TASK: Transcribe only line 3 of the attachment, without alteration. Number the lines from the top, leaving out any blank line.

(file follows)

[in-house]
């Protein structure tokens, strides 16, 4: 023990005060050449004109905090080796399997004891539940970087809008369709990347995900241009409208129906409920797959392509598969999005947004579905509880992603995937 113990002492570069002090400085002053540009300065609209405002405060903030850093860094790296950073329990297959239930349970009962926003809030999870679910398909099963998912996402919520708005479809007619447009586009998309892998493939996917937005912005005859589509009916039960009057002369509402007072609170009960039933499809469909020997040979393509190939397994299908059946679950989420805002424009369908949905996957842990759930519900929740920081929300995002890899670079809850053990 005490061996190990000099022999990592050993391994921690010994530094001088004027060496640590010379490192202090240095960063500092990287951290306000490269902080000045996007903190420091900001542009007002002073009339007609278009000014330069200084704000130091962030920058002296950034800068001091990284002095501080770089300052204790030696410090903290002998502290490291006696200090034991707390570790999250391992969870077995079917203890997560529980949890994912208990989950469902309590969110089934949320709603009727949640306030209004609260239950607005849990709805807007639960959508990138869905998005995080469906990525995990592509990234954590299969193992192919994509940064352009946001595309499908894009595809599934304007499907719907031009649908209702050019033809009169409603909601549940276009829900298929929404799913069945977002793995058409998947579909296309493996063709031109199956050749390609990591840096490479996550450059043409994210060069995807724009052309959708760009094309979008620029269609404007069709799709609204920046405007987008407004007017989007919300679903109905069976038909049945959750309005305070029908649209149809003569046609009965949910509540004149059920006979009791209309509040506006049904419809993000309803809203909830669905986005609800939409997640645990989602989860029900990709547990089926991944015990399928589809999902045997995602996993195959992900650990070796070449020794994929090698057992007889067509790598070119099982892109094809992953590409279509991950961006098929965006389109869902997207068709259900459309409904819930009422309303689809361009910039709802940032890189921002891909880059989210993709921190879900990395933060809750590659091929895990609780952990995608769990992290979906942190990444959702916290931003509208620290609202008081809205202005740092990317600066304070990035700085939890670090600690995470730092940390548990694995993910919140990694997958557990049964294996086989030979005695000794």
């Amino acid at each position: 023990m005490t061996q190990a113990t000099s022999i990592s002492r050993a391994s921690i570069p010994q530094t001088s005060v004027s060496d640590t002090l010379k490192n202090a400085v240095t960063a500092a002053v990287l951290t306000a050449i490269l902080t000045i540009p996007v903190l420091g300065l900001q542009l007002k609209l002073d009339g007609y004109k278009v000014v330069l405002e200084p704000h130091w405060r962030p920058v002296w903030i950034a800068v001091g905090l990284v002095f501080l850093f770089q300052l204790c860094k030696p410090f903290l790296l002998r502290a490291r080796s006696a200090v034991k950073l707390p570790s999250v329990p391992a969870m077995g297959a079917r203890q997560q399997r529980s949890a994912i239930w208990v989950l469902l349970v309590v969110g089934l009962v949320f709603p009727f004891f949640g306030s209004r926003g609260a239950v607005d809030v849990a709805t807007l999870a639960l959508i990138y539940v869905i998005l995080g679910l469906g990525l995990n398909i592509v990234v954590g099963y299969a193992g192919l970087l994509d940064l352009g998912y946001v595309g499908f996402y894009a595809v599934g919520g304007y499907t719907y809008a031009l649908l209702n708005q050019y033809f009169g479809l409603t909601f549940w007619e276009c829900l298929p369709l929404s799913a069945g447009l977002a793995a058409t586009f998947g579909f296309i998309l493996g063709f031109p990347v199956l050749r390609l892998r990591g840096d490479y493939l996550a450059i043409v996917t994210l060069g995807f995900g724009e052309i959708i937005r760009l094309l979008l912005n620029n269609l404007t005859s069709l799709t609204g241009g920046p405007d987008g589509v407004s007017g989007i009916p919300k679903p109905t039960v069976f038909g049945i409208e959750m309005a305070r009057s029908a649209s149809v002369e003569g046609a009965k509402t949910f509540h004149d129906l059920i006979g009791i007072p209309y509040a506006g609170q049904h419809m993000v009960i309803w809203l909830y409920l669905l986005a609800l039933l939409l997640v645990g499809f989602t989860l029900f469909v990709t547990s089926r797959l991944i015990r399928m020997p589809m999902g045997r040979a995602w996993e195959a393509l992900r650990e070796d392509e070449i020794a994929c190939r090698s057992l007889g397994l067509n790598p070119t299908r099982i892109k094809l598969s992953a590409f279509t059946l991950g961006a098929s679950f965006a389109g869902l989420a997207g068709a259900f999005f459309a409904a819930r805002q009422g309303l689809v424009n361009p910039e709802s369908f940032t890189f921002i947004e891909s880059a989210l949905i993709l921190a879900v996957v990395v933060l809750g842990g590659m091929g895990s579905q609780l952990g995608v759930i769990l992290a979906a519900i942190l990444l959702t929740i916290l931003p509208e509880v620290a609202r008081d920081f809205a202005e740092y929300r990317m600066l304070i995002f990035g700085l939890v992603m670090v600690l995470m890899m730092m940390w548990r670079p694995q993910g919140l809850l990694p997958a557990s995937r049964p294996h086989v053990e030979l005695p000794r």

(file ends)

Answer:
């Amino acid at each position: 023990m005490t061996q190990a113990t000099s022999i990592s002492r050993a391994s921690i570069p010994q530094t001088s005060v004027s060496d640590t002090l010379k490192n202090a400085v240095t960063a500092a002053v990287l951290t306000a050449i490269l902080t000045i540009p996007v903190l420091g300065l900001q542009l007002k609209l002073d009339g007609y004109k278009v000014v330069l405002e200084p704000h130091w405060r962030p920058v002296w903030i950034a800068v001091g905090l990284v002095f501080l850093f770089q300052l204790c860094k030696p410090f903290l790296l002998r502290a490291r080796s006696a200090v034991k950073l707390p570790s999250v329990p391992a969870m077995g297959a079917r203890q997560q399997r529980s949890a994912i239930w208990v989950l469902l349970v309590v969110g089934l009962v949320f709603p009727f004891f949640g306030s209004r926003g609260a239950v607005d809030v849990a709805t807007l999870a639960l959508i990138y539940v869905i998005l995080g679910l469906g990525l995990n398909i592509v990234v954590g099963y299969a193992g192919l970087l994509d940064l352009g998912y946001v595309g499908f996402y894009a595809v599934g919520g304007y499907t719907y809008a031009l649908l209702n708005q050019y033809f009169g479809l409603t909601f549940w007619e276009c829900l298929p369709l929404s799913a069945g447009l977002a793995a058409t586009f998947g579909f296309i998309l493996g063709f031109p990347v199956l050749r390609l892998r990591g840096d490479y493939l996550a450059i043409v996917t994210l060069g995807f995900g724009e052309i959708i937005r760009l094309l979008l912005n620029n269609l404007t005859s069709l799709t609204g241009g920046p405007d987008g589509v407004s007017g989007i009916p919300k679903p109905t039960v069976f038909g049945i409208e959750m309005a305070r009057s029908a649209s149809v002369e003569g046609a009965k509402t949910f509540h004149d129906l059920i006979g009791i007072p209309y509040a506006g609170q049904h419809m993000v009960i309803w809203l909830y409920l669905l986005a609800l039933l939409l997640v645990g499809f989602t989860l029900f469909v990709t547990s089926r797959l991944i015990r399928m020997p589809m999902g045997r040979a995602w996993e195959a393509l992900r650990e070796d392509e070449i020794a994929c190939r090698s057992l007889g397994l067509n790598p070119t299908r099982i892109k094809l598969s992953a590409f279509t059946l991950g961006a098929s679950f965006a389109g869902l989420a997207g068709a259900f999005f459309a409904a819930r805002q009422g309303l689809v424009n361009p910039e709802s369908f940032t890189f921002i947004e891909s880059a989210l949905i993709l921190a879900v996957v990395v933060l809750g842990g590659m091929g895990s579905q609780l952990g995608v759930i769990l992290a979906a519900i942190l990444l959702t929740i916290l931003p509208e509880v620290a609202r008081d920081f809205a202005e740092y929300r990317m600066l304070i995002f990035g700085l939890v992603m670090v600690l995470m890899m730092m940390w548990r670079p694995q993910g919140l809850l990694p997958a557990s995937r049964p294996h086989v053990e030979l005695p000794r």